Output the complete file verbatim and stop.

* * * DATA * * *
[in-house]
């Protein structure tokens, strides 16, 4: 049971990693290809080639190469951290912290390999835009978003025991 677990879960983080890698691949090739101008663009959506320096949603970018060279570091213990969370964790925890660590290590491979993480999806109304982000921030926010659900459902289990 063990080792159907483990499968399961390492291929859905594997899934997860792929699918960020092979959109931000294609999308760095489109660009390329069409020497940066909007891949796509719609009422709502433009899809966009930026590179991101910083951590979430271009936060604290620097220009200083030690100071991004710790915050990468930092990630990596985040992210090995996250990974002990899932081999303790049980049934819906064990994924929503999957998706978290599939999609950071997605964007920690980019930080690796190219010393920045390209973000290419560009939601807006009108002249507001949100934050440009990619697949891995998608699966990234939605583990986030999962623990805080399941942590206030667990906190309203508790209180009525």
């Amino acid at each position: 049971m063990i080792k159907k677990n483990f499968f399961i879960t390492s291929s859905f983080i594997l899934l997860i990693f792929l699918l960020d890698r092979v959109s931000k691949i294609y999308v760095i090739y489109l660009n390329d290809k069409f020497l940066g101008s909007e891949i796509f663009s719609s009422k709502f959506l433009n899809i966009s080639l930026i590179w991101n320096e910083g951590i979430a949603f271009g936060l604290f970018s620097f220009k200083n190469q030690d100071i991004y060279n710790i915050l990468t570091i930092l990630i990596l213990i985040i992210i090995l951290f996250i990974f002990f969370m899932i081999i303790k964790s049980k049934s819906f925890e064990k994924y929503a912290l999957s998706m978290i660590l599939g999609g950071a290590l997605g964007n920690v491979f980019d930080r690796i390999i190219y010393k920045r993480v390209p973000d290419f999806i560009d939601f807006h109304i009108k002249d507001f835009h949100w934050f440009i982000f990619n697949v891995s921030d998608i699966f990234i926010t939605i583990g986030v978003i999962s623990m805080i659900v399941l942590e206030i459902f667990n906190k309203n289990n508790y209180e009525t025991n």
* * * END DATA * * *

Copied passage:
[in-house]
């Protein structure tokens, strides 16, 4: 049971990693290809080639190469951290912290390999835009978003025991 677990879960983080890698691949090739101008663009959506320096949603970018060279570091213990969370964790925890660590290590491979993480999806109304982000921030926010659900459902289990 063990080792159907483990499968399961390492291929859905594997899934997860792929699918960020092979959109931000294609999308760095489109660009390329069409020497940066909007891949796509719609009422709502433009899809966009930026590179991101910083951590979430271009936060604290620097220009200083030690100071991004710790915050990468930092990630990596985040992210090995996250990974002990899932081999303790049980049934819906064990994924929503999957998706978290599939999609950071997605964007920690980019930080690796190219010393920045390209973000290419560009939601807006009108002249507001949100934050440009990619697949891995998608699966990234939605583990986030999962623990805080399941942590206030667990906190309203508790209180009525």
């Amino acid at each position: 049971m063990i080792k159907k677990n483990f499968f399961i879960t390492s291929s859905f983080i594997l899934l997860i990693f792929l699918l960020d890698r092979v959109s931000k691949i294609y999308v760095i090739y489109l660009n390329d290809k069409f020497l940066g101008s909007e891949i796509f663009s719609s009422k709502f959506l433009n899809i966009s080639l930026i590179w991101n320096e910083g951590i979430a949603f271009g936060l604290f970018s620097f220009k200083n190469q030690d100071i991004y060279n710790i915050l990468t570091i930092l990630i990596l213990i985040i992210i090995l951290f996250i990974f002990f969370m899932i081999i303790k964790s049980k049934s819906f925890e064990k994924y929503a912290l999957s998706m978290i660590l599939g999609g950071a290590l997605g964007n920690v491979f980019d930080r690796i390999i190219y010393k920045r993480v390209p973000d290419f999806i560009d939601f807006h109304i009108k002249d507001f835009h949100w934050f440009i982000f990619n697949v891995s921030d998608i699966f990234i926010t939605i583990g986030v978003i999962s623990m805080i659900v399941l942590e206030i459902f667990n906190k309203n289990n508790y209180e009525t025991n």